Burlington, Ontario: Collector's Guide Publishing. ISBN 1-896522-45-9. McDermott, John. Hendrix: Setting the Record Straight. New York City: Warner Books. ISBN 0-446-39431-9. McDermott, John. Jimi Hendrix: Sessions. New York City: Little, Brown. ISBN 0-316-55549-5. McDermott, John. Ultimate Hendrix. New York City: Backbeat Books. ISBN 0-87930-938-5. McDermott, John. West Coast Seattle Boy: The Jimi Hendrix Anthology. Jimi Hendrix. New York City: Legacy Recordings. OCLC 762162961. 88697769272. Roby, Steven. Black Gold: The Lost Archives of Jimi Hendrix. New York City: Billboard Books. ISBN 0-8230-7854-X. Roby, Steven. Becoming Jimi Hendrix. Cambridge, Massachusetts: Da Capo Press. ISBN 978-0-306-81910-0. Shadwick, Keith. Jimi Hendrix: Musician. San Francisco: Backbeat Books. ISBN 0-87930-764-1. Shapiro, Harry. Jimi Hendrix: Electric Gypsy. New York City: St. Martin's Press. ISBN 0-312-05861-6. Whitburn, Joel. Top R&B Singles 1942–1988. Menomonee Falls, Wisconsin: Record Research. ISBN 0-89820-068-7. Whitburn, Joel. Joel Whitburn Presents: Across the Charts – The 1960s.

Menomonee Falls, Wisconsin: Record Research. ISBN 978-0898201758

Diana, 7 Days

Diana, 7 Days is a 2017 documentary film, broadcast in the United Kingdom by BBC on 27 August 2017. The documentary is the last of two documentaries commissioned by Prince William and Prince Harry to commemorate the 20th anniversary of the death of their mother, Princess of Wales; the film focuses on Diana's death and funeral and the effect it had on those closest to her and to the grieving public. The documentary drew 5.6 million viewers – making it the most watched television programme that night in the UK. Prince William, Duke of Cambridge Prince Harry Charles Spencer, 9th Earl Spencer Lady Sarah McCorquodale Tony Blair Alastair Campbell Richard Ayre Jayne Fincher Fergus Shanahan Malcolm Ross Diana, Our Mother: Her Life and Legacy, the first 2017 documentary commissioned by the sons

Hans Asperger

Johann "Hans" Friedrich Karl Asperger was an Austrian pediatrician, medical theorist, medical professor. He is best known for his early studies on mental disorders in children, his work was unnoticed during his lifetime except for a few accolades in Vienna, his studies on psychological disorders acquired world renown only posthumously. He wrote over 300 publications concerning a condition he termed autistic psychopathy. There was a resurgence of interest in his work beginning in the 1980s, due to his earlier work on autism spectrum disorders, Asperger syndrome, was named after him. Both Asperger's original pediatric diagnosis of AP and the eponymous diagnosis of AS, named after him several decades have been controversial, he was involved in the Nazi regime and was appointed to his high position over other Jewish doctors and because he was against the Jewish people. The controversy has intensified since revelations that, during the Nazi years, Asperger sent at least two disabled children to the Am Spiegelgrund clinic, knowing they would be the subject of cruel experiments and euthanised under the Nazi programme named, post-bellum, "Aktion T4".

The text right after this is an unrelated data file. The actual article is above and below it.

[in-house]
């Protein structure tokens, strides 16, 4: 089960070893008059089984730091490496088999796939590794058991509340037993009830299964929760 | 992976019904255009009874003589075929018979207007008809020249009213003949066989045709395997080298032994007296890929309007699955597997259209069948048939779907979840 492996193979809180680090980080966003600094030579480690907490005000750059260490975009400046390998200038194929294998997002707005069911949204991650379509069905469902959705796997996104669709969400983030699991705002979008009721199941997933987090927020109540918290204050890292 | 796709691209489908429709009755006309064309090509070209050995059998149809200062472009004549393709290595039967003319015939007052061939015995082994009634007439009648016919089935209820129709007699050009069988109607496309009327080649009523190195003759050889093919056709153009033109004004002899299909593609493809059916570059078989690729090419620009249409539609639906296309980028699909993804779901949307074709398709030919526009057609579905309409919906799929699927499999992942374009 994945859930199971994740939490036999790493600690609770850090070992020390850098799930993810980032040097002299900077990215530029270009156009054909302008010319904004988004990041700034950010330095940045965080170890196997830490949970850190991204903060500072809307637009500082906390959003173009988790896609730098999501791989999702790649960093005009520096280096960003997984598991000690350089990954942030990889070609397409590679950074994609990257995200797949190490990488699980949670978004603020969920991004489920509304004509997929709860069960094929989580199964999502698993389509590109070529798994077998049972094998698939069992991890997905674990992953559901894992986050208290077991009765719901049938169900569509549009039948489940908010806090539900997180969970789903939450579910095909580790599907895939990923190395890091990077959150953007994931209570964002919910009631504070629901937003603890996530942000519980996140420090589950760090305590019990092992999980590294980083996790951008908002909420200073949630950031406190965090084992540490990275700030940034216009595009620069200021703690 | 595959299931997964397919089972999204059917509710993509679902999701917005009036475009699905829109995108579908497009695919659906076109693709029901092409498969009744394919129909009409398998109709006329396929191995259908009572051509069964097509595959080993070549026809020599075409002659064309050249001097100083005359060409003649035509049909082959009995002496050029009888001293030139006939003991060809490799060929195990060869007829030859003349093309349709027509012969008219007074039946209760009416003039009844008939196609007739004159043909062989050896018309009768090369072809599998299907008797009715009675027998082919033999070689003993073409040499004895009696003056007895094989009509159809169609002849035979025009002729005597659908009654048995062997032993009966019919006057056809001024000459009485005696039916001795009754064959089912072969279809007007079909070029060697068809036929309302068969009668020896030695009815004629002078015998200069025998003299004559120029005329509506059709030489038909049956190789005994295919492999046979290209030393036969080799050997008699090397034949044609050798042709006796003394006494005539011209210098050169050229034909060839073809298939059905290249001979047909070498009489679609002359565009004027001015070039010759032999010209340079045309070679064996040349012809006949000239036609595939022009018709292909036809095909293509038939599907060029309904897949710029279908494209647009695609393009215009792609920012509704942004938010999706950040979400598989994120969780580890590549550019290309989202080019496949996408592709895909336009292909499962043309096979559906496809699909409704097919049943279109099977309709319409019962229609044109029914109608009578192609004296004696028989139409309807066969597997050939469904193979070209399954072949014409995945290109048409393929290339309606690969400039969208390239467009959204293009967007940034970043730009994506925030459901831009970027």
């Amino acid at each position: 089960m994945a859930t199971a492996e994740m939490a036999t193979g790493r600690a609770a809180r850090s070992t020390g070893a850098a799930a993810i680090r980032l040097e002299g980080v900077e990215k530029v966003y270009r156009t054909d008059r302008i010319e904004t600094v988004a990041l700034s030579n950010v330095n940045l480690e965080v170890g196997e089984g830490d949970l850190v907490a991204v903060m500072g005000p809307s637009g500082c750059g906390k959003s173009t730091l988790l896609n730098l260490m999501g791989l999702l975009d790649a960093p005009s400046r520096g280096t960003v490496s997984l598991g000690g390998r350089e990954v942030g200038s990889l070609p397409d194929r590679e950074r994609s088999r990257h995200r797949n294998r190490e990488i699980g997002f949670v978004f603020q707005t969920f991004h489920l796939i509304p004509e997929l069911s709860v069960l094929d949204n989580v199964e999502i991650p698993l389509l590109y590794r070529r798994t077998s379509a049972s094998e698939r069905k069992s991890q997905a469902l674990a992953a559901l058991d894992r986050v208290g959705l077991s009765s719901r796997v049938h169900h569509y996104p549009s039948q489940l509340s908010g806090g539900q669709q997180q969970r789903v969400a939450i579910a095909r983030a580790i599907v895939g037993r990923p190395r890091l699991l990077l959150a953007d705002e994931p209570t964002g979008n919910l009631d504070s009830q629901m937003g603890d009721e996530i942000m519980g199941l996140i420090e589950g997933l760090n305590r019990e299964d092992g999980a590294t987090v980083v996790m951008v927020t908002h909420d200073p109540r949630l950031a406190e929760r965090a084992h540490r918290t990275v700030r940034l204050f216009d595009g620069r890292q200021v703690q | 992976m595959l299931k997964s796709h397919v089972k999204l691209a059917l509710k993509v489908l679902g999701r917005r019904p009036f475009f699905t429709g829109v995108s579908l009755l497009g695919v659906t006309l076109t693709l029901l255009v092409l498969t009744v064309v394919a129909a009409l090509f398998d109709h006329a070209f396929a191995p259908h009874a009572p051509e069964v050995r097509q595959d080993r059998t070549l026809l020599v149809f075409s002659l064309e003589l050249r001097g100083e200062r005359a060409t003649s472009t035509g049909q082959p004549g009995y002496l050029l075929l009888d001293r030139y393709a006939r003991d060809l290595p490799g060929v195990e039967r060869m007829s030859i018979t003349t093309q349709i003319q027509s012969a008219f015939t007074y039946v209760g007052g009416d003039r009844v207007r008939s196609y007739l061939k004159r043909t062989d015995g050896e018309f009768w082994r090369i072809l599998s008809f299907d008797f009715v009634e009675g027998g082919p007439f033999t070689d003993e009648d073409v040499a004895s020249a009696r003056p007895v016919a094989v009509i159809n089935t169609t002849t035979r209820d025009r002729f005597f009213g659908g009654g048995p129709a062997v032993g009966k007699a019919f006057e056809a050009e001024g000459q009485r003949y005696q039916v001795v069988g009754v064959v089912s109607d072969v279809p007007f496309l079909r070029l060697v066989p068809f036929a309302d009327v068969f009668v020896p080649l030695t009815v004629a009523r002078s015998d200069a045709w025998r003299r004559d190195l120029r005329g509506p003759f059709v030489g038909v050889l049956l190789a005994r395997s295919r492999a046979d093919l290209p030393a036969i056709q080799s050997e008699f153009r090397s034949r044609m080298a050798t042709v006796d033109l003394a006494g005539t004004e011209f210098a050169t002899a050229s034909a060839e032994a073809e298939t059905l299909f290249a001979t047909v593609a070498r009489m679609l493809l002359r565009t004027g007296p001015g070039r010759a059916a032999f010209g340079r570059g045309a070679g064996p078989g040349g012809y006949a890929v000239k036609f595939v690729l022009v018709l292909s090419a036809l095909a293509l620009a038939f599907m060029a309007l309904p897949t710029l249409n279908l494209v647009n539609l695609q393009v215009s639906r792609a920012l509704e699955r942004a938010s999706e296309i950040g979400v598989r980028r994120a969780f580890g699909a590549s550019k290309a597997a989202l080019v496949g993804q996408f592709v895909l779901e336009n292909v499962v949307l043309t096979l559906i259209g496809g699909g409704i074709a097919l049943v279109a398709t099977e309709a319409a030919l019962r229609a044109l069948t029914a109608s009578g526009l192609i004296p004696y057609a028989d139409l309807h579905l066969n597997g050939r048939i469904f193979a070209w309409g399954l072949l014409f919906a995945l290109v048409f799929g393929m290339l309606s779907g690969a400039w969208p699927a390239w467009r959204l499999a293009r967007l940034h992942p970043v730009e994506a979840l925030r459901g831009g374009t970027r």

Hans Asperger was born in Vienna and raised on a farm not far from the city. The eldest of three sons, Asperger had difficulty finding friends and was considered a lonely, remote child, he was talented in language. He liked to quote himself and referred to himself from a third-person perspective; as a youth, he joined the Wandering Scholars of the Bund Neuland, a conservative Catholic organization within the German Youth Movement. He considered this a formative experience stating: "I was molded by the spirit of the German youth movement, one of the noblest blossoms of the German spirit."Asperger studied medicine at the University of Vienna under Franz Hamburger and practiced at the University Children's Hospital in Vienna. He earned his medical degree in 1931 and became director of the special education section at the university children's clinic in Vienna in 1932, he joined the Austrofascist Fatherland Front on May 10, 1934, nine days after Chancellor Engelbert Dollfuss passed a new constitution making himself dictator.

Asperger had five children. During World War II, he was a medical officer. Near the end of the war, Asperger opened a school for children with Sister Viktorine Zak; the school was bombed and destroyed, Sister Viktorine was killed, much of Asperger's early work was lost. Georg Frankl was Asperger's chief diagnostician until he moved from Austria to America and was hired by Leo Kanner in 1937. Asperger published a definition of autistic psychopathy in 1944 that resembled the definition published earlier by a Russian neurologist named Grunya Sukhareva in 1926. Asperger identified in four boys a pattern of behavior and abilities that included “a lack of empathy, little ability to form friendships, one-sided conversations, intense absorption in a special interest, clumsy movements”. Asperger noticed that some of the children he identified as being autistic used their special talents in adulthood and had successful careers. One of them became a professor of astronomy and solved an error in Newton's work he had noticed as a student.

Another one of Asperger's patients was the Austrian writer and Nobel Prize in Literature laureate, Elfriede Jelinek. In 1944, after the publication of his landmark paper describing autistic symptoms, Hans Asperger found a permanent tenured post at the University of Vienna. Shortly after the war ended, he became director of a children's clinic in the city, it was there that he was appointed chair of pediatrics at the University of Vienna, a post he held for twenty years. He held a post at Innsbruck. Beginning in 1964, he headed the SOS-Kinderdorf in Hinterbrühl, he became professor emeritus in 1977, died three years later. AS was named after Hans Asperger and recognized in the fourth edition of the Diagnostic and Statistical Manual of Mental Disorders in 1994. Asperger died before his identification of this pattern of behaviour became recognised; this was in part due to his work being in German and as such it was little-translated. English researcher Lorna Wing proposed the condition Asperger's syndrome in a 1981 paper, Asperger's syndrome: a clinical account, that challenged the accepted model of autism presented by Leo Kanner in 1943.